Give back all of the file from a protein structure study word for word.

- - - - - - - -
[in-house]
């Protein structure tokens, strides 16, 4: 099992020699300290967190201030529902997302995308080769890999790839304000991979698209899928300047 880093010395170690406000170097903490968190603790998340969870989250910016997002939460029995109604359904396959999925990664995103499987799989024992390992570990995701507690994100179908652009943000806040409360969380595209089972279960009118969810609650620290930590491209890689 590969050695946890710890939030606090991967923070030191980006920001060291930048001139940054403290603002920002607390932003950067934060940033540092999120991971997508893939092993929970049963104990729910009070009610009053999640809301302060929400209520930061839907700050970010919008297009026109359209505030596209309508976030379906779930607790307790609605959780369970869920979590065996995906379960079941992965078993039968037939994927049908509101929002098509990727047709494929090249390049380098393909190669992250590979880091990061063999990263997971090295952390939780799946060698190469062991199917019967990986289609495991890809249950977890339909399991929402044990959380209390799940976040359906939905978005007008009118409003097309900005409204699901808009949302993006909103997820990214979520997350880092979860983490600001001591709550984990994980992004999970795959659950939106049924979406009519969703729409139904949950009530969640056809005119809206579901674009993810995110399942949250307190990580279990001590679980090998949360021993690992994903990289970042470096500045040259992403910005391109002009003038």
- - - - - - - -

[in-house]
């Protein structure tokens, strides 16, 4: 099992020699300290967190201030529902997302995308080769890999790839304000991979698209899928300047 880093010395170690406000170097903490968190603790998340969870989250910016997002939460029995109604359904396959999925990664995103499987799989024992390992570990995701507690994100179908652009943000806040409360969380595209089972279960009118969810609650620290930590491209890689 590969050695946890710890939030606090991967923070030191980006920001060291930048001139940054403290603002920002607390932003950067934060940033540092999120991971997508893939092993929970049963104990729910009070009610009053999640809301302060929400209520930061839907700050970010919008297009026109359209505030596209309508976030379906779930607790307790609605959780369970869920979590065996995906379960079941992965078993039968037939994927049908509101929002098509990727047709494929090249390049380098393909190669992250590979880091990061063999990263997971090295952390939780799946060698190469062991199917019967990986289609495991890809249950977890339909399991929402044990959380209390799940976040359906939905978005007008009118409003097309900005409204699901808009949302993006909103997820990214979520997350880092979860983490600001001591709550984990994980992004999970795959659950939106049924979406009519969703729409139904949950009530969640056809005119809206579901674009993810995110399942949250307190990580279990001590679980090998949360021993690992994903990289970042470096500045040259992403910005391109002009003038």